The aim is to raise the profile of social work and prevent child abuse and the worse case event of a child dying due to the neglect by the perpetrator of this. It should also be recognised that this responsibility lies with everyone and every organisation should have a child protection policy, in order to understand it and prevent it from happening!
So today when I was asked the question is there any way to improve? the answer was Yes, talk to Social Workers, understand what the difficulties are in social work and where the learning is needed to develop practise including investing in social work and acknowledging that specialist knowledge is learned over a long period of time not over a fancy title. So lets expand on what is already happening with the Change programme and the assessed year of practise.
And remember if you walked into the mirrored room would you be able to identify which image was the true reflection of what was happening for that child? because removing a child has serious implications especially when done so for the wrong reason!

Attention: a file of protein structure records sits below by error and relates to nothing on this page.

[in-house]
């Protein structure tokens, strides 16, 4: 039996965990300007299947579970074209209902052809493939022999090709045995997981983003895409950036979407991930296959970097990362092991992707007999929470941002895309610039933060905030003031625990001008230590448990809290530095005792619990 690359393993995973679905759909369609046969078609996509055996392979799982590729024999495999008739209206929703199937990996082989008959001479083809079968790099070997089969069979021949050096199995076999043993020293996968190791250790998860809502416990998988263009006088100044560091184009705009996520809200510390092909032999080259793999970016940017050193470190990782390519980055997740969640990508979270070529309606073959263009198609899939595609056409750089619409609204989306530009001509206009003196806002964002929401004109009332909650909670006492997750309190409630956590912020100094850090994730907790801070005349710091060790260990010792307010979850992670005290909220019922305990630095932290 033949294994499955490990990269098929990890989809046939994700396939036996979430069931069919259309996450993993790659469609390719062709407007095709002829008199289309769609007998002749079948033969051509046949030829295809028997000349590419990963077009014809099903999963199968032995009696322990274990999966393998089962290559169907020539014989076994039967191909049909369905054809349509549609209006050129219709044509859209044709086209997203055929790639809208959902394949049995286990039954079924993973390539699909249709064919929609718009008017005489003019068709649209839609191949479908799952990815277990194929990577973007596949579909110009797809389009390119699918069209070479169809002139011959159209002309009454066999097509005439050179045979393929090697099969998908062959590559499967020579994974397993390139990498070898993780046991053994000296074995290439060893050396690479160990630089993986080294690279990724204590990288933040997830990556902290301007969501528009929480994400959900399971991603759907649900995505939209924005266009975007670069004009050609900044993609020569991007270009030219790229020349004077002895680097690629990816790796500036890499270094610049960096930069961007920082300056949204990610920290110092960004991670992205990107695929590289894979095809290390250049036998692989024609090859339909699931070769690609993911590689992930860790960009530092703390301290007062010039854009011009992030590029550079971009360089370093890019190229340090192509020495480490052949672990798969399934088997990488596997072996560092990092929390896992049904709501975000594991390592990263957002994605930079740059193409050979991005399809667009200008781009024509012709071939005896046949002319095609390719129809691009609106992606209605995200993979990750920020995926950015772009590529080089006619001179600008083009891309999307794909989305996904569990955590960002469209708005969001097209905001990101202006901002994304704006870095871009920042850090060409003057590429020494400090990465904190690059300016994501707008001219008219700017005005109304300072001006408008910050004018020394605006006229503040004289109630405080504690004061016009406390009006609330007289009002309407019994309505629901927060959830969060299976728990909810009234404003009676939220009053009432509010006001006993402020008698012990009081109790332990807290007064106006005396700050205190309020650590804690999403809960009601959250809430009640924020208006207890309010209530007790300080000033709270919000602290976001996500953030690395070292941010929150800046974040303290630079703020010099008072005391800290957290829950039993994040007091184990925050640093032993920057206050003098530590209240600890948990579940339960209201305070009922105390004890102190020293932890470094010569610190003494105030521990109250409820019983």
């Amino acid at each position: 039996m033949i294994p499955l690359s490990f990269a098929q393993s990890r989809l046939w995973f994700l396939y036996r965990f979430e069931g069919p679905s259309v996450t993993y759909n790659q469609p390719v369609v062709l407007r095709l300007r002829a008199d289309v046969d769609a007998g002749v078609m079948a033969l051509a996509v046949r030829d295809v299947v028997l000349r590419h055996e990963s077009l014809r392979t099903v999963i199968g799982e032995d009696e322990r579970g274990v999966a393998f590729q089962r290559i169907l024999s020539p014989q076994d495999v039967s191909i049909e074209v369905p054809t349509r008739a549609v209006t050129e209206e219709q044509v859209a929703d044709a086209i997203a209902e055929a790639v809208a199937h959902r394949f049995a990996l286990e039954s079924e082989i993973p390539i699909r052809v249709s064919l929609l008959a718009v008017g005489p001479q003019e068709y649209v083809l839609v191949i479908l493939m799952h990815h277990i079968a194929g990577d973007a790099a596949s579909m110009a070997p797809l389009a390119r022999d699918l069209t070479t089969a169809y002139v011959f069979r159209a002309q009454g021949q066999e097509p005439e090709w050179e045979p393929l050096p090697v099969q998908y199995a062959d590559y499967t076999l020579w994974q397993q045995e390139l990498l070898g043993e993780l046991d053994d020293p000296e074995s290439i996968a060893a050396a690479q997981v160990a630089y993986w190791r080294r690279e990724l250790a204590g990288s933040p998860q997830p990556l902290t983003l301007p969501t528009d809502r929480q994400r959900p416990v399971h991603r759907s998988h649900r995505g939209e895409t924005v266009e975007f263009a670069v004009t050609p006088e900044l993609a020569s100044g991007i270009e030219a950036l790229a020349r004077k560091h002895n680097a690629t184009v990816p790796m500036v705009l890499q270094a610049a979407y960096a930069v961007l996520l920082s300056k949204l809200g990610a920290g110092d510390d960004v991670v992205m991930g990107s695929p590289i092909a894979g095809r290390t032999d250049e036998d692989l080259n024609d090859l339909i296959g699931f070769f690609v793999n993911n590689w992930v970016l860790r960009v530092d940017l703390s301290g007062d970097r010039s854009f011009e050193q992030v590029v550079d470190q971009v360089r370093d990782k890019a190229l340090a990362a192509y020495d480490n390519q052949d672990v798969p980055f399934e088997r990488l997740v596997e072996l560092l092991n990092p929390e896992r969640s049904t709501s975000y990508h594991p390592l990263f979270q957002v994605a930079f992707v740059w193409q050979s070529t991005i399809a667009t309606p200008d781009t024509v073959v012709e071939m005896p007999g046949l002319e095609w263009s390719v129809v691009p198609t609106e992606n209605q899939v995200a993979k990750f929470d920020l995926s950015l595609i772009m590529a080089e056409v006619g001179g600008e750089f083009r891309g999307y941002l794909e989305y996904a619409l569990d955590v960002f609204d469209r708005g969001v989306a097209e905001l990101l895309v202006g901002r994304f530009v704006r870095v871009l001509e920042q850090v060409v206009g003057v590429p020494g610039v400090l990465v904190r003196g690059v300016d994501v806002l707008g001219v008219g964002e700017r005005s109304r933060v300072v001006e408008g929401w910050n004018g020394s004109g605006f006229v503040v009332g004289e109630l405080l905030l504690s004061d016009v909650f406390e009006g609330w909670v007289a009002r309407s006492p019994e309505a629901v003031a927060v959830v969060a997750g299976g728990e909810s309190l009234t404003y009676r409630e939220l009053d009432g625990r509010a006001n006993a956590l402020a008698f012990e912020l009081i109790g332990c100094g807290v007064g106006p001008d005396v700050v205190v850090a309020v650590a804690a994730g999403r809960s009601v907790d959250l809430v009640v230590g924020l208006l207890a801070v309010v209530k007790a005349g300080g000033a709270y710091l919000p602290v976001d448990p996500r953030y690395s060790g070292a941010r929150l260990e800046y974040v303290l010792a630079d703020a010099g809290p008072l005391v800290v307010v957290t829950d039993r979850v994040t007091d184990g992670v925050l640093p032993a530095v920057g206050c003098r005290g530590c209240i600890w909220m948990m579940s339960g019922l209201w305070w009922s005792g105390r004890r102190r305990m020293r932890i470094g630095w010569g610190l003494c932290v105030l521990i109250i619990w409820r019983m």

Do you remember saying whilst you were at school ‘what will I ever needs maths for when I leave school?’ I know I did, and although you know that you will always need maths for your every day life, its not until recently that I have seen it in a different perspective.
Your maths teacher who appears to be very wise, would always say ‘show your working out’ – ‘its not the answer I want to see, but how you got to that answer’. This is so true for social work assessments to, after all we know the long term impact of neglect, sexual abuse, physical abuse and emotional abuse on families and importantly the young person.
But what we do not always do so well is show how we get there or more importantly demonstrate for the families, for the young people and maybe sadly sometimes the courts, Guardians, independent organisations that may review our work they might not know how we get there. After all I strongly believe that where a good social work assessment is undertaken it does not need to be disregarded by the court for then an ‘expert’ to rewrite to give the same conclusion.